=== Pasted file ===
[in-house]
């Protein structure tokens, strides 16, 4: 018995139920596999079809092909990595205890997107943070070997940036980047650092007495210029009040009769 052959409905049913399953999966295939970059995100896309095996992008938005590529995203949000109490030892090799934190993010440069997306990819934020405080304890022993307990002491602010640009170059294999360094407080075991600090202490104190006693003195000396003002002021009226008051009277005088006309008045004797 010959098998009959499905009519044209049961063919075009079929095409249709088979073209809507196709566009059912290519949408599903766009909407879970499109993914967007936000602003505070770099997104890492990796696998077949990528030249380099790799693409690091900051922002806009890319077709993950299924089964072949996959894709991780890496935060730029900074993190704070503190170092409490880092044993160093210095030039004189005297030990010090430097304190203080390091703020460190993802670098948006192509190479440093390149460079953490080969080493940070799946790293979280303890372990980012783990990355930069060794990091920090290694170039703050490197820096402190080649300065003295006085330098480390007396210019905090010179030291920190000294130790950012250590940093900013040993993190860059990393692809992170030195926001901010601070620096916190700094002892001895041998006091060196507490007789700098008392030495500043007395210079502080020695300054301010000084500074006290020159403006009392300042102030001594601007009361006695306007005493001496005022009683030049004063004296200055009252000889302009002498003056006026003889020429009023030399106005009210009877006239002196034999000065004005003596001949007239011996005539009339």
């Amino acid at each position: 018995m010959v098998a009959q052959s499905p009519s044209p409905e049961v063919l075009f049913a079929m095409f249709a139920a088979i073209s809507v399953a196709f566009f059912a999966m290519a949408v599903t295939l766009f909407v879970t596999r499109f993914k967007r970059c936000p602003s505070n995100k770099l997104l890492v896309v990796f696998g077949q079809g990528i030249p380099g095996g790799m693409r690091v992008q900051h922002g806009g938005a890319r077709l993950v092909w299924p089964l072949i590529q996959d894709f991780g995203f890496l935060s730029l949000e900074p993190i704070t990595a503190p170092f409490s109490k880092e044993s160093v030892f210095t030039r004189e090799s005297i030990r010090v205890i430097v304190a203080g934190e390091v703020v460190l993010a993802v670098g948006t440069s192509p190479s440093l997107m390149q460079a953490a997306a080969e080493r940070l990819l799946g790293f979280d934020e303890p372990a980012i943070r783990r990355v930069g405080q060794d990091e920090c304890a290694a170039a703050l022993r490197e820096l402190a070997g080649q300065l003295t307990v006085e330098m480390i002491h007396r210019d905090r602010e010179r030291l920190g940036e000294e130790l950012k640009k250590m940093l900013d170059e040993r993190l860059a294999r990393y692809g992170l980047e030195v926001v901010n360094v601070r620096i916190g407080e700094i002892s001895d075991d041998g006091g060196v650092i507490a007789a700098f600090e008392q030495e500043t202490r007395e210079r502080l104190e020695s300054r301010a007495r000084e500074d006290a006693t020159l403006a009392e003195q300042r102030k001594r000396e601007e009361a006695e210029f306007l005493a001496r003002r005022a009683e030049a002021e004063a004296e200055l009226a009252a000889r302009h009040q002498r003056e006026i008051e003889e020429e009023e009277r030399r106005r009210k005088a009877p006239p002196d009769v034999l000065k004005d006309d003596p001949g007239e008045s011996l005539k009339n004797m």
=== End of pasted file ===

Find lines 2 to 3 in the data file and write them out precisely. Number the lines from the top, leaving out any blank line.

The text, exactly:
């Protein structure tokens, strides 16, 4: 018995139920596999079809092909990595205890997107943070070997940036980047650092007495210029009040009769 052959409905049913399953999966295939970059995100896309095996992008938005590529995203949000109490030892090799934190993010440069997306990819934020405080304890022993307990002491602010640009170059294999360094407080075991600090202490104190006693003195000396003002002021009226008051009277005088006309008045004797 010959098998009959499905009519044209049961063919075009079929095409249709088979073209809507196709566009059912290519949408599903766009909407879970499109993914967007936000602003505070770099997104890492990796696998077949990528030249380099790799693409690091900051922002806009890319077709993950299924089964072949996959894709991780890496935060730029900074993190704070503190170092409490880092044993160093210095030039004189005297030990010090430097304190203080390091703020460190993802670098948006192509190479440093390149460079953490080969080493940070799946790293979280303890372990980012783990990355930069060794990091920090290694170039703050490197820096402190080649300065003295006085330098480390007396210019905090010179030291920190000294130790950012250590940093900013040993993190860059990393692809992170030195926001901010601070620096916190700094002892001895041998006091060196507490007789700098008392030495500043007395210079502080020695300054301010000084500074006290020159403006009392300042102030001594601007009361006695306007005493001496005022009683030049004063004296200055009252000889302009002498003056006026003889020429009023030399106005009210009877006239002196034999000065004005003596001949007239011996005539009339």
């Amino acid at each position: 018995m010959v098998a009959q052959s499905p009519s044209p409905e049961v063919l075009f049913a079929m095409f249709a139920a088979i073209s809507v399953a196709f566009f059912a999966m290519a949408v599903t295939l766009f909407v879970t596999r499109f993914k967007r970059c936000p602003s505070n995100k770099l997104l890492v896309v990796f696998g077949q079809g990528i030249p380099g095996g790799m693409r690091v992008q900051h922002g806009g938005a890319r077709l993950v092909w299924p089964l072949i590529q996959d894709f991780g995203f890496l935060s730029l949000e900074p993190i704070t990595a503190p170092f409490s109490k880092e044993s160093v030892f210095t030039r004189e090799s005297i030990r010090v205890i430097v304190a203080g934190e390091v703020v460190l993010a993802v670098g948006t440069s192509p190479s440093l997107m390149q460079a953490a997306a080969e080493r940070l990819l799946g790293f979280d934020e303890p372990a980012i943070r783990r990355v930069g405080q060794d990091e920090c304890a290694a170039a703050l022993r490197e820096l402190a070997g080649q300065l003295t307990v006085e330098m480390i002491h007396r210019d905090r602010e010179r030291l920190g940036e000294e130790l950012k640009k250590m940093l900013d170059e040993r993190l860059a294999r990393y692809g992170l980047e030195v926001v901010n360094v601070r620096i916190g407080e700094i002892s001895d075991d041998g006091g060196v650092i507490a007789a700098f600090e008392q030495e500043t202490r007395e210079r502080l104190e020695s300054r301010a007495r000084e500074d006290a006693t020159l403006a009392e003195q300042r102030k001594r000396e601007e009361a006695e210029f306007l005493a001496r003002r005022a009683e030049a002021e004063a004296e200055l009226a009252a000889r302009h009040q002498r003056e006026i008051e003889e020429e009023e009277r030399r106005r009210k005088a009877p006239p002196d009769v034999l000065k004005d006309d003596p001949g007239e008045s011996l005539k009339n004797m």